The Declaratory Judgment Act, 28 U.S.C. §§ 2201 and 2202, does not confer subject matter jurisdiction, but merely provides a remedy where jurisdiction already exists. Aetna Life Ins. Co. v. Haworth, 300 U.S. 227, 240, 81 L. Ed. 617, 57 S. Ct. 461 (1937); Stock West, Inc. v. Confederated Tribes of the Colville Reservation, 873 F.2d 1221 (9th Cir. 1989). Thus, in order to avoid a remand, defendant must establish that a federal statute authorizes this court to determine the proper state forum for this child custody and support action.

 Defendant contends that the Parental Kidnapping Prevention Act ("PKPA"), 28 U.S.C. § 1738A, provides this court with the authority to declare that the Delaware state court is the proper jurisdiction for this dispute. Defendant contends that New Jersey is an inappropriate jurisdiction for this matter, and alleges that the provisions of the PKPA, when applied to the facts of the instant litigation, require a remand to the state courts of Delaware. Defendant's Motion for Declaratory Judgment at 2. Defendant's argument erroneously presumes that the PKPA authorizes this court to determine the proper jurisdiction for this dispute.

 The Supreme Court of the United States has explicitly rejected the PKPA as a source of a private right of action for litigants involved in child custody disputes. Thompson v. Thompson, 484 U.S. 174, 98 L. Ed. 2d 512, 108 S. Ct. 513 (1988). In Thompson, two state courts issued conflicting custody decrees with respect to the same child. When the father sought the intervention of the federal courts pursuant to the PKPA, the district court dismissed the matter for the lack of subject matter jurisdiction. In upholding the district judge's dismissal of the action, the Court emphasized that the PKPA is an addendum to the full faith and credit statute, 28 U.S.C. § 1738, and that the Full Faith and Credit Clause of the Constitution does not give rise to an implied federal cause of action. Id. at 182-83.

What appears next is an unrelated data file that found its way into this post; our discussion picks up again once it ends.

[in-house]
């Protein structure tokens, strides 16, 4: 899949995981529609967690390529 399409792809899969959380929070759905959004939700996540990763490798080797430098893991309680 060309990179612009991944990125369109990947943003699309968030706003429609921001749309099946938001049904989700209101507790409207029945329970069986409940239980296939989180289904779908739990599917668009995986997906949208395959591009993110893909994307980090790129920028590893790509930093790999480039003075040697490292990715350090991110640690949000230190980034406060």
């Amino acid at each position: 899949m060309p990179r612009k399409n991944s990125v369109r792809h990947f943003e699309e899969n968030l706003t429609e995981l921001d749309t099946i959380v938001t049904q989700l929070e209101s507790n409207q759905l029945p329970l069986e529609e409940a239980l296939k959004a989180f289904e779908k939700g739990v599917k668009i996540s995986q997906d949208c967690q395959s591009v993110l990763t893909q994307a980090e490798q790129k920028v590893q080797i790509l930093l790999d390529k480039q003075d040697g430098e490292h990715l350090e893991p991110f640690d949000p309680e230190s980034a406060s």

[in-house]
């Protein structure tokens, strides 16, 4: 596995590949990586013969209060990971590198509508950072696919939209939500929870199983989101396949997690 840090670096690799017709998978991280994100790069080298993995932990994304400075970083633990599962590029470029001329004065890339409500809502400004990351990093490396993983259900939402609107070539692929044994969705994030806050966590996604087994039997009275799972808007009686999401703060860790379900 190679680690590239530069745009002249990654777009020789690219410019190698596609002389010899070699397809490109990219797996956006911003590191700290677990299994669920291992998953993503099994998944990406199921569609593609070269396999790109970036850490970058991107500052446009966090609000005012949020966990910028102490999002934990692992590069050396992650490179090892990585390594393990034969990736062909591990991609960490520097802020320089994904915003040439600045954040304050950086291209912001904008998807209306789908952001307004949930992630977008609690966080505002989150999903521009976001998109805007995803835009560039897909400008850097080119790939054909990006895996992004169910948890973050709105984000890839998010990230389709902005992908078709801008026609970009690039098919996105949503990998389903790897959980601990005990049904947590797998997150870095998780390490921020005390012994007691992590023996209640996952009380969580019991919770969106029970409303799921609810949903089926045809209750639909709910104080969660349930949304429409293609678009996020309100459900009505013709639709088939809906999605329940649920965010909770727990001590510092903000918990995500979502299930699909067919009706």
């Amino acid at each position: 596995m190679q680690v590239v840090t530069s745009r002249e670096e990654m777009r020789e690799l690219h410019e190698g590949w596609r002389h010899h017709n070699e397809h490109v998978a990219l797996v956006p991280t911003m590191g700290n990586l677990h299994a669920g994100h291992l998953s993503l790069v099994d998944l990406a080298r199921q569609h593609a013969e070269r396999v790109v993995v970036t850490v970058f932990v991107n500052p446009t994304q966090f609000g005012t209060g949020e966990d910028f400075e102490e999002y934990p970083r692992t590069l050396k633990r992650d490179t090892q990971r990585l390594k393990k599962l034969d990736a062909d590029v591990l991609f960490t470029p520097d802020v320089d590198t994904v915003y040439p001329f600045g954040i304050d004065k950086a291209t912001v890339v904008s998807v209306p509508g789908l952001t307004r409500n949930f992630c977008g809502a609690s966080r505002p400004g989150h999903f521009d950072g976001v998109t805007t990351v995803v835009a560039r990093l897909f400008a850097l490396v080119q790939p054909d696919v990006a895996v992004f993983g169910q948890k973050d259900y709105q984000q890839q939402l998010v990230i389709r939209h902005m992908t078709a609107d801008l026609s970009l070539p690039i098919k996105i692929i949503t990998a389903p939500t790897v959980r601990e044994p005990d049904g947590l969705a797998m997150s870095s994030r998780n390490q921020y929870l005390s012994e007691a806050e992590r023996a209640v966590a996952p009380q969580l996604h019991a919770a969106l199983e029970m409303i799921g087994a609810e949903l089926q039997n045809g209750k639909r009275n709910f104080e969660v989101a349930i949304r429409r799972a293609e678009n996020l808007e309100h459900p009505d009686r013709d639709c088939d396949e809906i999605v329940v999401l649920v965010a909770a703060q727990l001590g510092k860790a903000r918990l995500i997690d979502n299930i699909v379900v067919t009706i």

The court further noted that the PKPA is "addressed entirely to States and state courts. Unlike statutes that explicitly confer a right on a specified class of persons, the PKPA is a mandate directed to state courts to respect the custody decrees of sister states." Id. at 183. While the court recognized that "ultimate review remains available in this Court for truly intractable jurisdictional deadlocks," id. at 187, it refused to endorse "the unspoken presumption in petitioner's argument that the States are either unable or unwilling to enforce the provisions of the [PKPA]," by inferring a cause of action to determine which of the two conflicting decrees was valid. Id. similarly, defendant in this matter appears to contend that the state courts of New Jersey would be unwilling to entertain or properly decide his jurisdictional arguments pursuant to the PKPA. See, e.g. Brannon Letter, dated June 2, 1992 ("I have found from past experience [that the New Jersey Superior Court, Family Part] disregards basic rights and proper procedures.")

 Pursuant to the Supreme Court's unmistakably clear language in Thompson, supra, this court has no authority upon which to issue the declaratory judgment Mr. Brannon seeks. The PKPA does not provide a private right of action in the federal courts, and therefore provides no support for defendant's arguments.